• The Proctors
  • The Assessor
  • The Public Orator
  • The Registrar
  • Outgoing President of the Oxford University Student Union
  • Presidents of the JCR & MCR of the colleges of the Proctors and the Assessor

If you are eligible and plan to attend, please inform the University Events Office by emailing events.office@admin.ox.ac.uk

How do I get tickets to the Ceremony?

If you are eligible to attend Lord Crewe’s Benefaction you do not require a ticket to the Ceremony as you will process into the Sheldonian Theatre after the Benefaction.

If you are a member of Congregation please contact the University Card Office to apply for a ticket.  There are a limited number of tickets available from the 22nd May, and these will be allocated by date of application.

Public tickets are not available for Encaenia.

I’ve got a ticket to the Ceremony, where do I sit?

Your ticket will tell you which section of the Sheldonian you will be sitting in and which door to go to for entry.

Can I process into the Ceremony?

Only those members of the University eligible to attend Lord Crewe’s Benefaction may process into the Ceremony.

Where does the procession take place/can I watch?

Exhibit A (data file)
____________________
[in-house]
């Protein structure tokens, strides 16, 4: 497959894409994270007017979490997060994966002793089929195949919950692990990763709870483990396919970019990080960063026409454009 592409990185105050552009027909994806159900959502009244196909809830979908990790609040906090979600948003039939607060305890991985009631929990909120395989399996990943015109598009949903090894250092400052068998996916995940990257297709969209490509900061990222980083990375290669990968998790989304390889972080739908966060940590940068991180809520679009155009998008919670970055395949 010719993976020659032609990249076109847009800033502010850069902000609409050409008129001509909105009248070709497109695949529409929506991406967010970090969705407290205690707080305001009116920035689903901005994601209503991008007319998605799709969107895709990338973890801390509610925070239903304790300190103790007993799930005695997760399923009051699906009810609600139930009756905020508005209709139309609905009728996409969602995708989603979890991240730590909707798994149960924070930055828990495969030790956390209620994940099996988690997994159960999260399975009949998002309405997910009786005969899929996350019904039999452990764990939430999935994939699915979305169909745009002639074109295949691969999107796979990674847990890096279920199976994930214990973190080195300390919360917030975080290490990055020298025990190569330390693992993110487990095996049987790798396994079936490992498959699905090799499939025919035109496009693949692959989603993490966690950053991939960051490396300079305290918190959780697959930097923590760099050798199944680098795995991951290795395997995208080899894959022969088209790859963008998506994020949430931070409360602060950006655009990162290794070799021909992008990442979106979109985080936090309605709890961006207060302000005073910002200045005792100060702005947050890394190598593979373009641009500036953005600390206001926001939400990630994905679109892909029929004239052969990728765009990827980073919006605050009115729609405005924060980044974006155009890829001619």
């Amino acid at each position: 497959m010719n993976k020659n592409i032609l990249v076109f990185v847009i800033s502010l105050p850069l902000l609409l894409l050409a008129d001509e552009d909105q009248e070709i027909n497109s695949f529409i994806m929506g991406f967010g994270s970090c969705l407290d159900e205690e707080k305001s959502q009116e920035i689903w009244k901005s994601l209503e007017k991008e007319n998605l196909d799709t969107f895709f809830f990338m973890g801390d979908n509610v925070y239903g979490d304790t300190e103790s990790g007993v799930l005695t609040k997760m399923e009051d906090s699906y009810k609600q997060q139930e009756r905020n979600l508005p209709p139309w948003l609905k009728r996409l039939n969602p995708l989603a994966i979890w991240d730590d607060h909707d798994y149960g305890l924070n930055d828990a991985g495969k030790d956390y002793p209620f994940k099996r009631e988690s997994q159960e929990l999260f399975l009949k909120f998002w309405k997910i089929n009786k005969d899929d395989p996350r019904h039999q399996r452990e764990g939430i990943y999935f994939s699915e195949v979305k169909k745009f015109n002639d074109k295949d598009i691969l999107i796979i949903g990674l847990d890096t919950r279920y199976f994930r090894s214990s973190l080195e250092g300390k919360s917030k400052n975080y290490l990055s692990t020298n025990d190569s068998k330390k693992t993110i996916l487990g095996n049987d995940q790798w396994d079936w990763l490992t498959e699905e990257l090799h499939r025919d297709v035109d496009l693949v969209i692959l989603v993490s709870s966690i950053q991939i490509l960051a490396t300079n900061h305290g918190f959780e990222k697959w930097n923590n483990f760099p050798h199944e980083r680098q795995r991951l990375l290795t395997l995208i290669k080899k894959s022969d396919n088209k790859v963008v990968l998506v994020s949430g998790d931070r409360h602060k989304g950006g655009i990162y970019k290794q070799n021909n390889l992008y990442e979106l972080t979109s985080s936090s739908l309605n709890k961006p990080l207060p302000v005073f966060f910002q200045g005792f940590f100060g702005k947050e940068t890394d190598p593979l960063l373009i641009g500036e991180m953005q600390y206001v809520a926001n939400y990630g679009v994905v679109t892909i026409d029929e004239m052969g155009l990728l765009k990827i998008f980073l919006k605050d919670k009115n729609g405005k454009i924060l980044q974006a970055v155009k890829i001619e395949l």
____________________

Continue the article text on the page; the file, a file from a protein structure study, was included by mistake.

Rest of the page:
The procession leaves from a college near to the Sheldonian Theatre and walks through Radcliffe Square into the Bodleian Old Quad, through Divinity Schools and into the Sheldonian.

The area will be closed to the general public for the procession but there are points around Radcliffe square where you would be able to see the route.

How do I get tickets to the Garden Party?

Invitations to the Garden Party are sent to all members of Congregation by the University Events Office.  If you have not received your invitation or believe your contact details may not be up to date please contact the University Events Office at events.office@admin.ox.ac.uk

What do I wear to:

Lord Crewe’s Benefaction?

University of Oxford Academic Dress must be worn.
Higher doctorates should wear their scarlet robe over subfusc, bands and the appropriate cap.
DPhils should wear their scarlet robe over subfusc.
Bachelors and Masters should wear their black gown over subfusc, hood and mortarboard/soft cap.

Ceremony?

Those with a degree from Oxford should follow the same rules as for Lord Crewe’s Benefaction.
Those without a degree from Oxford should wear business attire, robes from other universities are not permitted.

Garden Party?

Academic dress from ANY university is actively encouraged or business attire.

Can I bring a guest?

Guest tickets are not available for Lord Crewe’s Benefaction or the Encaenia Ceremony.

You can bring your spouse/partner to the Garden Party but please be aware that if both parties are members of Congregation – and so have each received an invitation – this does not entitle you to bring a guest each.

Can I bring children to the Garden Party?

You are quite welcome to bring children to the Garden Party but please be aware that this is a large event with no entertainment for children.